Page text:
Every day there are some topics that are trending. Since many of them don’t make sense, we provide easy contextualization. Also, this way, you won’t actually have to know anything about anything.
There’s a strange irony in the fact that people are using the web to read all about why New Orleans’ Times-Picayune, around since 1837, will stop daily printing. The paper, which will lay off an untold number of journalists, is the most widely-searched news item on Google this morning. The Pulitzer-winning daily has announced that beginning this fall it will only print Wednesday, Friday, and Sunday editions, sending members of its (rather large) circulation into a tizzy and giving digital doomsayers something to thump their chests about. “For us, this isn’t about print versus digital, this is about creating a very successful multi-platform media company that addresses the ever-changing needs of our readers, our online users and our advertisers," said an executive who won’t lose his job over this. "This change is not easy, but it’s essential for us to remain relevant."
In a sporty turn, millions of Google users are searching today for information about New York Giants receiver Nicks after he broke his foot during practice yesterday. The football player is scheduled for surgery today and has an estimated recovery time of 12 weeks, which means he would miss the beginning weeks of training camp for the upcoming season. The team’s coach, Tom Coughlin, isn’t sure he’ll make it at all, saying, “it’s probably going to be close.”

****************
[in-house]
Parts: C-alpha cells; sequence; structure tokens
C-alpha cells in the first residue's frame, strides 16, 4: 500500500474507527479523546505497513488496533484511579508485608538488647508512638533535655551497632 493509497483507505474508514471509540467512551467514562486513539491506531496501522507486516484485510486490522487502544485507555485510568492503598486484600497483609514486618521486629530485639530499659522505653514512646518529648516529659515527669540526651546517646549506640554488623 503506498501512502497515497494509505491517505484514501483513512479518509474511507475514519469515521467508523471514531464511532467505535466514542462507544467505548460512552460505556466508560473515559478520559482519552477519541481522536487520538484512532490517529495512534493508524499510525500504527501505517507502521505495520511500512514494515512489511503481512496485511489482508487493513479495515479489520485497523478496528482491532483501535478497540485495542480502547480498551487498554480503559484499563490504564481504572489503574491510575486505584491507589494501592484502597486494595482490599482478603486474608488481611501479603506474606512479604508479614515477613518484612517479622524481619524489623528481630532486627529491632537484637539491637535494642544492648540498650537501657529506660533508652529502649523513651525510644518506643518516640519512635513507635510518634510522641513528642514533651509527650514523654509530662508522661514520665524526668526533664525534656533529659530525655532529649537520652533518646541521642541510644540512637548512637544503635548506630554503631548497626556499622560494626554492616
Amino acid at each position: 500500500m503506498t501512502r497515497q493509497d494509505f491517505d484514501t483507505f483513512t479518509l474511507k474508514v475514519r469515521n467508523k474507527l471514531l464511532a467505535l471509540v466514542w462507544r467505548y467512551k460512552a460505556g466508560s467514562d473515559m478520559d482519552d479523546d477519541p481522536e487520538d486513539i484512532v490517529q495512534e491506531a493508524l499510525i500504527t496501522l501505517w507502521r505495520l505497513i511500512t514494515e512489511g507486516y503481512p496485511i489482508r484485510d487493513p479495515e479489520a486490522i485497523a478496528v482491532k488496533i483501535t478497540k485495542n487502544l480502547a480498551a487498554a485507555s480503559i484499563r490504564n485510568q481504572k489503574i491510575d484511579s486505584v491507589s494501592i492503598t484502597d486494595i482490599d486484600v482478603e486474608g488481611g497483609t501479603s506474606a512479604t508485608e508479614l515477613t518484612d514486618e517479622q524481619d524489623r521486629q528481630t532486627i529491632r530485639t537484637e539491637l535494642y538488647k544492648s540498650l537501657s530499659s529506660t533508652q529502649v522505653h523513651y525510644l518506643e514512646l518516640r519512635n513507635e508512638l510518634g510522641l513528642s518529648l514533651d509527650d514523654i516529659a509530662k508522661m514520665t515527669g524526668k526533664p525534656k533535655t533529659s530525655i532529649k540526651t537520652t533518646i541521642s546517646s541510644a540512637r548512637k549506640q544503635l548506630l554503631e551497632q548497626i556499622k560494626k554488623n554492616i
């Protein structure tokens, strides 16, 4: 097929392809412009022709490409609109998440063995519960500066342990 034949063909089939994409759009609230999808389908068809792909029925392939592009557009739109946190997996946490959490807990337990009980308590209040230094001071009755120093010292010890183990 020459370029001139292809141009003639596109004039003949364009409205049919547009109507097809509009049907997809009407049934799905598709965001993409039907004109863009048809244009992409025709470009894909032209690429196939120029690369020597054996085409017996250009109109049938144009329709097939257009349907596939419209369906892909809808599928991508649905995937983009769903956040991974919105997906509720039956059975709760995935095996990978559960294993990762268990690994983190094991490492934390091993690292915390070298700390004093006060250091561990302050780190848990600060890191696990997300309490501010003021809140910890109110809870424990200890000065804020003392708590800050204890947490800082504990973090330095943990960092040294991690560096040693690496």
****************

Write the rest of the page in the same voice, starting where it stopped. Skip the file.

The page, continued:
Yahoo! is a bit less serious today. The most-searched term on the site is Fantasia, referring not to the Disney movie but to the American Idol alum Fantasia Barrino, who appeared on the recent Idol finale in a series of odd and ill fitting clothes. Listen, the girl sings like a house on fire and doesn’t have to dress herself anyway so I say let her be. Though she does seem a bit unhinged in this performance of Elton John’s “Take Me To The Pilot.”
IBM Bans Siri
Computer giant IBM has banned its employees not from using iPhones, made by bitter rival Apple, but from using the Siri function on the latest model of the mugger magnets. Yahoo!’s fascinated users are finding out that IBM brass told Technology Review, “The company worries that the spoken queries might be stored somewhere” – and they’re not wrong. All spoken requests are stored on Apple servers and the company’s not forthcoming about what it does with the information. Also, IBM is super pissed that they don’t have a cool smart phone or really much in the way of cred these days.
You can’t really trust Twitter to relay the truth on a good day, but today when posts revealing what it is users lie about most are trending, well, all bets are off.